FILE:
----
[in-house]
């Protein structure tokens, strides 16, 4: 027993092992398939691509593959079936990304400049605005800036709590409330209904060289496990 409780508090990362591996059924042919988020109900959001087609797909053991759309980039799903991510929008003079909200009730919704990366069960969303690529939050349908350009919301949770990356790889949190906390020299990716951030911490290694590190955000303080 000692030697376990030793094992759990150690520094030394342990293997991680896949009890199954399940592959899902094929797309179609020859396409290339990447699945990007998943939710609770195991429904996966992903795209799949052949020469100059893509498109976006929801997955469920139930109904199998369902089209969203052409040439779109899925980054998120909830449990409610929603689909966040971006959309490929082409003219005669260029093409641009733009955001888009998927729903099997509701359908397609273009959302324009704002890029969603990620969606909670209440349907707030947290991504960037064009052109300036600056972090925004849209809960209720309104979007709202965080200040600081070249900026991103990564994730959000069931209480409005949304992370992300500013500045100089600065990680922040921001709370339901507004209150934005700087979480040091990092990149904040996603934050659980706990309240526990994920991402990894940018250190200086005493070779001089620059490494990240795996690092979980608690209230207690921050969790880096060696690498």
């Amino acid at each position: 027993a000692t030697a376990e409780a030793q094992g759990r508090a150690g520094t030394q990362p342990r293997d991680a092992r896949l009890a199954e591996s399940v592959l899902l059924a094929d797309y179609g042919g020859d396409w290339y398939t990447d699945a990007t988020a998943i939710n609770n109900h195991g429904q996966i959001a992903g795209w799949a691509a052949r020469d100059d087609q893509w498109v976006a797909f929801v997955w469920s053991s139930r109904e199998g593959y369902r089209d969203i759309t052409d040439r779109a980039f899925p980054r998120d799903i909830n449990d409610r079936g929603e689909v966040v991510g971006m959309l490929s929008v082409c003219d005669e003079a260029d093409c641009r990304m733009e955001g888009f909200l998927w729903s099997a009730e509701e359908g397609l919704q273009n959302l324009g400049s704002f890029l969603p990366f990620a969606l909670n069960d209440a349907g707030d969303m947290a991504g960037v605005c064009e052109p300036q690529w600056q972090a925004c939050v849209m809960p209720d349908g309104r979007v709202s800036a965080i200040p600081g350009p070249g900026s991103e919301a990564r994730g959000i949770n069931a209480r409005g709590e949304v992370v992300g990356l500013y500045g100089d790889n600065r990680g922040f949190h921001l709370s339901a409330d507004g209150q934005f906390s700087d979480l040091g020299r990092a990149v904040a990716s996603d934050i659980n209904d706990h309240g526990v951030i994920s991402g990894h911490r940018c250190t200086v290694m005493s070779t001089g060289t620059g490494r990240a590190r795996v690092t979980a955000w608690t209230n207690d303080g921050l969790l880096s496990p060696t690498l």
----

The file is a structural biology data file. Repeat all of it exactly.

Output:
[in-house]
């Protein structure tokens, strides 16, 4: 027993092992398939691509593959079936990304400049605005800036709590409330209904060289496990 409780508090990362591996059924042919988020109900959001087609797909053991759309980039799903991510929008003079909200009730919704990366069960969303690529939050349908350009919301949770990356790889949190906390020299990716951030911490290694590190955000303080 000692030697376990030793094992759990150690520094030394342990293997991680896949009890199954399940592959899902094929797309179609020859396409290339990447699945990007998943939710609770195991429904996966992903795209799949052949020469100059893509498109976006929801997955469920139930109904199998369902089209969203052409040439779109899925980054998120909830449990409610929603689909966040971006959309490929082409003219005669260029093409641009733009955001888009998927729903099997509701359908397609273009959302324009704002890029969603990620969606909670209440349907707030947290991504960037064009052109300036600056972090925004849209809960209720309104979007709202965080200040600081070249900026991103990564994730959000069931209480409005949304992370992300500013500045100089600065990680922040921001709370339901507004209150934005700087979480040091990092990149904040996603934050659980706990309240526990994920991402990894940018250190200086005493070779001089620059490494990240795996690092979980608690209230207690921050969790880096060696690498």
């Amino acid at each position: 027993a000692t030697a376990e409780a030793q094992g759990r508090a150690g520094t030394q990362p342990r293997d991680a092992r896949l009890a199954e591996s399940v592959l899902l059924a094929d797309y179609g042919g020859d396409w290339y398939t990447d699945a990007t988020a998943i939710n609770n109900h195991g429904q996966i959001a992903g795209w799949a691509a052949r020469d100059d087609q893509w498109v976006a797909f929801v997955w469920s053991s139930r109904e199998g593959y369902r089209d969203i759309t052409d040439r779109a980039f899925p980054r998120d799903i909830n449990d409610r079936g929603e689909v966040v991510g971006m959309l490929s929008v082409c003219d005669e003079a260029d093409c641009r990304m733009e955001g888009f909200l998927w729903s099997a009730e509701e359908g397609l919704q273009n959302l324009g400049s704002f890029l969603p990366f990620a969606l909670n069960d209440a349907g707030d969303m947290a991504g960037v605005c064009e052109p300036q690529w600056q972090a925004c939050v849209m809960p209720d349908g309104r979007v709202s800036a965080i200040p600081g350009p070249g900026s991103e919301a990564r994730g959000i949770n069931a209480r409005g709590e949304v992370v992300g990356l500013y500045g100089d790889n600065r990680g922040f949190h921001l709370s339901a409330d507004g209150q934005f906390s700087d979480l040091g020299r990092a990149v904040a990716s996603d934050i659980n209904d706990h309240g526990v951030i994920s991402g990894h911490r940018c250190t200086v290694m005493s070779t001089g060289t620059g490494r990240a590190r795996v690092t979980a955000w608690t209230n207690d303080g921050l969790l880096s496990p060696t690498l």